The start of the second decade of the 21st century found a world with an economy frozen in the depths of recession, with tech companies struggling to stay afloat, and with the IT business facing too much supply and not enough demand. But even as the snows of the east melted, products and technologies that had started to stir in the previous year were now shaking themselves free of recession's icy grip and beginning to bloom.
Perhaps the biggest of the year's surprises was Android. "I think the biggest story of the year is the explosive growth of Google Android market share in the smartphone market," said eWEEK's John Pallatto, managing editor for news on the West Coast. "It went from virtually a standing start in late 2009 to a 19 percent market share in the third quarter of 2010."
Android, Google's mobile operating system, is loosely based on Linux and Java, and is also notable for being largely cloud based. Many of the core Google apps are cloud apps that depend on a high-speed link to Google's servers.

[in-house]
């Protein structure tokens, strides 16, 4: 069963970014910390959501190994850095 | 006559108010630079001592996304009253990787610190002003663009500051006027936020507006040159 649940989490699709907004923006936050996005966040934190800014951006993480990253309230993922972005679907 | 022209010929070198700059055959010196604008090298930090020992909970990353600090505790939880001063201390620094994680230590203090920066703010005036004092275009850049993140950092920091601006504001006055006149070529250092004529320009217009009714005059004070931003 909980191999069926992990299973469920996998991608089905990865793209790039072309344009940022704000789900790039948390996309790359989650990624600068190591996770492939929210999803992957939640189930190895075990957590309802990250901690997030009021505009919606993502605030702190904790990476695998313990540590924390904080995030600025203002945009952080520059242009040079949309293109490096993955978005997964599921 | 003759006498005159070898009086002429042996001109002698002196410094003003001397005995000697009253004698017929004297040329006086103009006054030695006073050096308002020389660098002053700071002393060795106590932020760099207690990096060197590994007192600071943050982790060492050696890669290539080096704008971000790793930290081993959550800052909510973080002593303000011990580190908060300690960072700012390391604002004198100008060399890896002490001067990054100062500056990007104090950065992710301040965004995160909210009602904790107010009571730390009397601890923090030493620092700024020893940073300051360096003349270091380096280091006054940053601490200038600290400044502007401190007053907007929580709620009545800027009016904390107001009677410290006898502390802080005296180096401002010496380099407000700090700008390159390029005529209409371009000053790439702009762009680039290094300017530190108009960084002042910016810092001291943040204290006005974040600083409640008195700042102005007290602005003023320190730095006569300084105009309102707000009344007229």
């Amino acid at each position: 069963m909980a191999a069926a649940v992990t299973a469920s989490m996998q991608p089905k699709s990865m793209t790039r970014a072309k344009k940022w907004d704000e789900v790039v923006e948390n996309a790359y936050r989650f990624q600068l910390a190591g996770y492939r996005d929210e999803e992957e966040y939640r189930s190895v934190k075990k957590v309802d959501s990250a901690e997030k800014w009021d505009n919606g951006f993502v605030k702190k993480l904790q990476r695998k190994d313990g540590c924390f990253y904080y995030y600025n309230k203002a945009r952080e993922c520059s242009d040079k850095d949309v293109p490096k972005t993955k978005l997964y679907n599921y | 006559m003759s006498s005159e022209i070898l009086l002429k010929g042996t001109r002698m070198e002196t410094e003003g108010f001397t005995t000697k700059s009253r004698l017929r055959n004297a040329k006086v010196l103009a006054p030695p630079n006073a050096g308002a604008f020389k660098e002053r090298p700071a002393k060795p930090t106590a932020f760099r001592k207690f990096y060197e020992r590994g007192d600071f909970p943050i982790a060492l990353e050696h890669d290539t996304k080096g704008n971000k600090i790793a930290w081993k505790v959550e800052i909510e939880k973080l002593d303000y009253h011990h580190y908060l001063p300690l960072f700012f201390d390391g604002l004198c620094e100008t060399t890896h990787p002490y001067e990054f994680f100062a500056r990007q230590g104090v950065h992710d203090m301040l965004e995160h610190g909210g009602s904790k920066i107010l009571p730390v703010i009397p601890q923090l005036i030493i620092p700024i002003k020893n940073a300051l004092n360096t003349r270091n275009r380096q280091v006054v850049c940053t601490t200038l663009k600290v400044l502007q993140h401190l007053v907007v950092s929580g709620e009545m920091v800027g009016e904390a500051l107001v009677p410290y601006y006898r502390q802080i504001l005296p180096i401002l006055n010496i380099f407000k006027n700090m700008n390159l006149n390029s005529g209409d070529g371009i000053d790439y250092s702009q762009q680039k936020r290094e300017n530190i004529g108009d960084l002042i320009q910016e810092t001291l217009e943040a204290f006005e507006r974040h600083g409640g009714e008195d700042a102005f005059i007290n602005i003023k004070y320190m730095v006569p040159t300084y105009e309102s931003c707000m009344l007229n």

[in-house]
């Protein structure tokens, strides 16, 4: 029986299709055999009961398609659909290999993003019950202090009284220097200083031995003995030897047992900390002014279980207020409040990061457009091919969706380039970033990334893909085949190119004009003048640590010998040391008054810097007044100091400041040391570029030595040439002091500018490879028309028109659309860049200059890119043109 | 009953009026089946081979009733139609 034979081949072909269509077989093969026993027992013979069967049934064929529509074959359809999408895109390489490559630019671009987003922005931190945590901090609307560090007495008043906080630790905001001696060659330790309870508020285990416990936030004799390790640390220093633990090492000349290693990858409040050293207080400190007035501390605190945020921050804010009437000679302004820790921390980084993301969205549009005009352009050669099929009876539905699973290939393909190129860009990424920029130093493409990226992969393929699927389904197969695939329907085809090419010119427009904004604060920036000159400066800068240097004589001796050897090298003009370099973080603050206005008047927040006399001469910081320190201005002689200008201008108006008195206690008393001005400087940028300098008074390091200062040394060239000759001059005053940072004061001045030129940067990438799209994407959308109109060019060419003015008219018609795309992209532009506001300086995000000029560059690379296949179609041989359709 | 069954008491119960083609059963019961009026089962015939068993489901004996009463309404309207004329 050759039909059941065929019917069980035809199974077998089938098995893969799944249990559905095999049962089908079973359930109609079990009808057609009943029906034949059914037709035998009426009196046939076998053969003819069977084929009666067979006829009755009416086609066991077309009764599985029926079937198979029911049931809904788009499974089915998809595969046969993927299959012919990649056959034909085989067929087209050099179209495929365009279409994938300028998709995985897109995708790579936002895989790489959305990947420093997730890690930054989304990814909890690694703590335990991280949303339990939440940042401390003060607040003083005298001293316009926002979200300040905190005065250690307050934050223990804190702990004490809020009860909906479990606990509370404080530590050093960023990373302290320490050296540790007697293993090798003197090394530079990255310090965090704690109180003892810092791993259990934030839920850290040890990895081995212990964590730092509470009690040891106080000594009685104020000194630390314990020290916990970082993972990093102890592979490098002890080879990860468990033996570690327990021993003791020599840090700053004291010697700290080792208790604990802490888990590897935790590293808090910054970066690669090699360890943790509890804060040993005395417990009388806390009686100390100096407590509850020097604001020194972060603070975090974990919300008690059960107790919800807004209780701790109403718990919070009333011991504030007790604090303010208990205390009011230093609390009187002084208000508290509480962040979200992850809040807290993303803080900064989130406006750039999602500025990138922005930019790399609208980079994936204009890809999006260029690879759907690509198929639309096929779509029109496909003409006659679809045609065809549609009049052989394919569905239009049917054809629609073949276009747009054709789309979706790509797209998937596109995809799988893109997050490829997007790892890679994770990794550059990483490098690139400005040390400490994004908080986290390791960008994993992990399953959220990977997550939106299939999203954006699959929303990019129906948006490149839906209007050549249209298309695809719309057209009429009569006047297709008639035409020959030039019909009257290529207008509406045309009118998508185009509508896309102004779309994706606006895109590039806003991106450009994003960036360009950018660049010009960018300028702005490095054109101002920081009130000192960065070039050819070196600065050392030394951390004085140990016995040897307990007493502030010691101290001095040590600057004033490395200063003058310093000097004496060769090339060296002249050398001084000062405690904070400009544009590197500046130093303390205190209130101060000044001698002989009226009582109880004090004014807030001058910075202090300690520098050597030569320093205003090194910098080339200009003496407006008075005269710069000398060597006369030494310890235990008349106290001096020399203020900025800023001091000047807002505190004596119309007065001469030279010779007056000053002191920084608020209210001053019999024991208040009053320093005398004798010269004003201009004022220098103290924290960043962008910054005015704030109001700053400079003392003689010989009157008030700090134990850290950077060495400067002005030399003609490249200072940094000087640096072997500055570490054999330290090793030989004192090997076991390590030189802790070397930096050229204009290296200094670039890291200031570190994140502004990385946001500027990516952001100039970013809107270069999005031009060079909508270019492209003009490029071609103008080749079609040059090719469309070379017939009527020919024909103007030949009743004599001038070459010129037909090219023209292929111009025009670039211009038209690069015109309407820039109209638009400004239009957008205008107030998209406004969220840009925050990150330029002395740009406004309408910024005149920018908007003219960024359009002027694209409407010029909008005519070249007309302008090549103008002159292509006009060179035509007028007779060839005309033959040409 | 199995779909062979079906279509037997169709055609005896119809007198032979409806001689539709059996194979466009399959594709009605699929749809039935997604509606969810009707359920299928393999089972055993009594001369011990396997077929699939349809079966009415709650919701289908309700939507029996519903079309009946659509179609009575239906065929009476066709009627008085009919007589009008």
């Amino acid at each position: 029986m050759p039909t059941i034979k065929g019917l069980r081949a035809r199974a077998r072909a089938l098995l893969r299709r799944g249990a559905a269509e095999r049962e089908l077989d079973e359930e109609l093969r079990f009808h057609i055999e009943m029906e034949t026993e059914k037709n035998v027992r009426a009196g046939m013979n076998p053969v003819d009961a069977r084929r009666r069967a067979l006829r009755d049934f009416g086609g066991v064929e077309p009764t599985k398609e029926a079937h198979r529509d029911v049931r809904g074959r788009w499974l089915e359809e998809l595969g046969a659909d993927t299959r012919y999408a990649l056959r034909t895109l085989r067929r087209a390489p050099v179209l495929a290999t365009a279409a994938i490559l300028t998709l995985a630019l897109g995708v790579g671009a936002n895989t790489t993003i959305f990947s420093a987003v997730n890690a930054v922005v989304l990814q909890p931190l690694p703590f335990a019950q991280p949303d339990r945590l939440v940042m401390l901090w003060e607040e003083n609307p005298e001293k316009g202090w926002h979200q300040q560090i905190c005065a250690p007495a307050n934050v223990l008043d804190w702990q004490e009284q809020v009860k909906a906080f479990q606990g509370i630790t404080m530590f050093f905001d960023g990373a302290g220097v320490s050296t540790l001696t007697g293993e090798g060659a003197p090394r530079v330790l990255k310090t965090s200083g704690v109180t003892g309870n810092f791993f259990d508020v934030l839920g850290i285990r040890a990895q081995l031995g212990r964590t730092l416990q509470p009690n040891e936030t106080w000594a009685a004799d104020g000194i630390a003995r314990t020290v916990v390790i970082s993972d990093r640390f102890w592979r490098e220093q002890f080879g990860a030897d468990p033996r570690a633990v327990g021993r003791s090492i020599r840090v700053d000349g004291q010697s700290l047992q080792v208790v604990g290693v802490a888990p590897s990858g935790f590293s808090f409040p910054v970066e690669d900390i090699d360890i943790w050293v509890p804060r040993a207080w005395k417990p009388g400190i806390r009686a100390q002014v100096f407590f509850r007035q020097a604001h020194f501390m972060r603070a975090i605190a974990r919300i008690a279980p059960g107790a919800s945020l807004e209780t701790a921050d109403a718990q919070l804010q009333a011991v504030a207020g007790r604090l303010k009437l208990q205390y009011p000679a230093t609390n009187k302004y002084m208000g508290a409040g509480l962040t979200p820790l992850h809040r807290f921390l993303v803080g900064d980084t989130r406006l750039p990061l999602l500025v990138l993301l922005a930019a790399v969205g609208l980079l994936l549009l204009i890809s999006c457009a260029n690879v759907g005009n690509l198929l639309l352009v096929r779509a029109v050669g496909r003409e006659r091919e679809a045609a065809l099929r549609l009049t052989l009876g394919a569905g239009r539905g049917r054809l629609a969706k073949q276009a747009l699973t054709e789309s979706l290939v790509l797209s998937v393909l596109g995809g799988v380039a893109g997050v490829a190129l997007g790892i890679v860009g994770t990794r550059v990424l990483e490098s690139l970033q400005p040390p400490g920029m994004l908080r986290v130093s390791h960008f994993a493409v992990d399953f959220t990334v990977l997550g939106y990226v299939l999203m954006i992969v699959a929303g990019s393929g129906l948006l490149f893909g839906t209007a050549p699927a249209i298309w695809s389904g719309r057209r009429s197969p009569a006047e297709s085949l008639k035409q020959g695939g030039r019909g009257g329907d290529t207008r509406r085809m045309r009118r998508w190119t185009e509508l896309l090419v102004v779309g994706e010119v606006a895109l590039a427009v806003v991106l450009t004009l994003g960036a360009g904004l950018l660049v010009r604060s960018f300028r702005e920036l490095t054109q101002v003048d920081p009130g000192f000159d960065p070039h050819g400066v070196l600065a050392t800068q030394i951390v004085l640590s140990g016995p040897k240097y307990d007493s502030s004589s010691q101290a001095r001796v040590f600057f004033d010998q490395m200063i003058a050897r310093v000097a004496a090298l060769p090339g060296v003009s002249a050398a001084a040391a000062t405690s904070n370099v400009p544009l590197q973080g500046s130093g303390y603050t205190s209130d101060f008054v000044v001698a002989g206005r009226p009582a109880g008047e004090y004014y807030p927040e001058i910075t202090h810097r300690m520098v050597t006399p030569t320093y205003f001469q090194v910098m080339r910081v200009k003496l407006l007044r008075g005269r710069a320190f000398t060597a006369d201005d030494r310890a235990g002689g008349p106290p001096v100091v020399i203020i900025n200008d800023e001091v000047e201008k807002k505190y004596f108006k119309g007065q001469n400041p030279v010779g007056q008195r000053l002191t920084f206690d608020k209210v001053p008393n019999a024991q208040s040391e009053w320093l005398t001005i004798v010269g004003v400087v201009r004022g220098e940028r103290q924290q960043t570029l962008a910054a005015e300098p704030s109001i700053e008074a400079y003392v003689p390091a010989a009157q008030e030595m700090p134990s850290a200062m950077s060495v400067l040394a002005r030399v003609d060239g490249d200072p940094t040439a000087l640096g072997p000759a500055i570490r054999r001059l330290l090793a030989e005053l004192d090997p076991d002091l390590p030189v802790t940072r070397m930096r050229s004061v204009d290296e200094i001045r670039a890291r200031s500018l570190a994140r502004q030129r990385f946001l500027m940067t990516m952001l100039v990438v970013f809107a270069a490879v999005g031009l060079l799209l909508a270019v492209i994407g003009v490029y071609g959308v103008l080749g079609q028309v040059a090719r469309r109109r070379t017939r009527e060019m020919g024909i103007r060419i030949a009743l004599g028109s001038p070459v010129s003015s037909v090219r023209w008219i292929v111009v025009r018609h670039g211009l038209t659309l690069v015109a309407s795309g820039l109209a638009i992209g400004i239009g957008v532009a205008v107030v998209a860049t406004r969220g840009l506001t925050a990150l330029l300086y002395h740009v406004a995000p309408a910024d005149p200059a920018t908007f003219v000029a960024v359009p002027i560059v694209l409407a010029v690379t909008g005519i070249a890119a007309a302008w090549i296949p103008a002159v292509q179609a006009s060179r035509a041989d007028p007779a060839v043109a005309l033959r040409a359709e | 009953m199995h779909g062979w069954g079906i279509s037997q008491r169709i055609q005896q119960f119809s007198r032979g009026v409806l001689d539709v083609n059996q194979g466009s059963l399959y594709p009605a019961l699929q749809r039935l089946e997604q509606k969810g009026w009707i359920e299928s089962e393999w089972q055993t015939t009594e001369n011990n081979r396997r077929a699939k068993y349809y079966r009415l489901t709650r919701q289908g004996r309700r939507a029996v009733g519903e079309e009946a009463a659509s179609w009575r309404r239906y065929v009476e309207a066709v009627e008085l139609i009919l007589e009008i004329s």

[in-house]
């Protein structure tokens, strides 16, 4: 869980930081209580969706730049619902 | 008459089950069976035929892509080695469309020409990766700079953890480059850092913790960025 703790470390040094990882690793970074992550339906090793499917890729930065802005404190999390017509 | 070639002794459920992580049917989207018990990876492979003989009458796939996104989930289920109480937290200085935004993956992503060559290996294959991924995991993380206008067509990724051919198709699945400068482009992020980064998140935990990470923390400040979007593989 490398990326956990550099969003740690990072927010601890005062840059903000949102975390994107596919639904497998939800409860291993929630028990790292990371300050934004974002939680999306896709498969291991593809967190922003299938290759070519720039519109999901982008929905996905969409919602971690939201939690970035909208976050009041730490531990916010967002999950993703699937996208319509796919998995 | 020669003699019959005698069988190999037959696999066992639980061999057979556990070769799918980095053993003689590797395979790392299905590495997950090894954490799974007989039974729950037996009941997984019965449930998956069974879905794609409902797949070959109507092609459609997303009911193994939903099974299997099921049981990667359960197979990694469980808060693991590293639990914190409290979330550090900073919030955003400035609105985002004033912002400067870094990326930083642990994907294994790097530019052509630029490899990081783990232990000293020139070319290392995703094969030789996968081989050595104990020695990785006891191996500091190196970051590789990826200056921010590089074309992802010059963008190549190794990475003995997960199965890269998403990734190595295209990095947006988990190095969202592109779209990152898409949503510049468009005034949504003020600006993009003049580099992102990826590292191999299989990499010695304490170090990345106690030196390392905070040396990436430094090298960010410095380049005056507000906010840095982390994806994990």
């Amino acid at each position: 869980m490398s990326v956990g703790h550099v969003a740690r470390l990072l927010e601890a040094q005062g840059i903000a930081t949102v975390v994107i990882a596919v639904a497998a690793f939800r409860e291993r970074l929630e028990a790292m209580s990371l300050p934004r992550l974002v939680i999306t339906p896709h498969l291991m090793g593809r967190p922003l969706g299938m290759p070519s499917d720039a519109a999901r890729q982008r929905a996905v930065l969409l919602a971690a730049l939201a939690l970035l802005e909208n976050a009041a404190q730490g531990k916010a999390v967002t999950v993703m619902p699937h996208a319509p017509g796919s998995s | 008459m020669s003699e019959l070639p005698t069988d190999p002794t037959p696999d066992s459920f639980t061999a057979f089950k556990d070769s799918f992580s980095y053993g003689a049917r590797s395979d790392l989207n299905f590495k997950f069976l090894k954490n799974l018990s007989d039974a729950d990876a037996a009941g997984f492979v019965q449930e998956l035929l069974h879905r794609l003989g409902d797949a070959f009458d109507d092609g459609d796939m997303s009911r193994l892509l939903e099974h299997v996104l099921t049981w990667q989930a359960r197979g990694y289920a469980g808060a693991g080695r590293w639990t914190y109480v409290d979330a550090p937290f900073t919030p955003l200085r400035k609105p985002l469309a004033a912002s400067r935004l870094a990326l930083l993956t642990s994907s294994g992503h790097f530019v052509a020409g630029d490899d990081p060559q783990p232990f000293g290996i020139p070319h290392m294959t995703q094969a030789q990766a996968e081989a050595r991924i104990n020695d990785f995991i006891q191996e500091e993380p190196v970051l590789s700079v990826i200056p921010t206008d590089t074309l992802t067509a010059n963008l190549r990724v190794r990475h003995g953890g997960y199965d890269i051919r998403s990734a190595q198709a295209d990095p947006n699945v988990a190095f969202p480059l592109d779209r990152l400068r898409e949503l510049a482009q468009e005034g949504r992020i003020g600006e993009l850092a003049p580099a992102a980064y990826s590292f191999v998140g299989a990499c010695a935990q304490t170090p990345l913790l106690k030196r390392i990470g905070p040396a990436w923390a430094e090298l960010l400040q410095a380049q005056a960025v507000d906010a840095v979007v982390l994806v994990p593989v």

The dramatic growth of Android was part of a larger movement involving the consumerization of information technology. In addition to the ubiquitous Android devices, there were iPads, iPhones and other personal devices creating challenges for the IT department, which needed to support these devices while also maintaining the security of the enterprise.
"Gartner said smartphones grew 96 percent this year," said Michelle Maisto, an eWEEK senior writer who covers wireless as one of her beats. "Prices are getting lower, and that puts pressure on the carriers to get 4G networks running."
Maisto agreed that the rise of Android has been a huge event this year. "It leapt over the iPhone and RIM," she pointed out. "It's up to 25 to 26 percent market share, and a year ago no one could have predicted that. For that to have happened so fast is interesting, especially in the bad economy."
Maisto also noted that the wireless industry was showing strong growth in all areas. She noted that in addition to smartphones, there was a similar explosion in tablet use.
"Everyone is falling behind Apple," Maisto said. "I'm skeptical: I'm not sure there's any huge need for tablets, and I don't know what people are actually doing with them."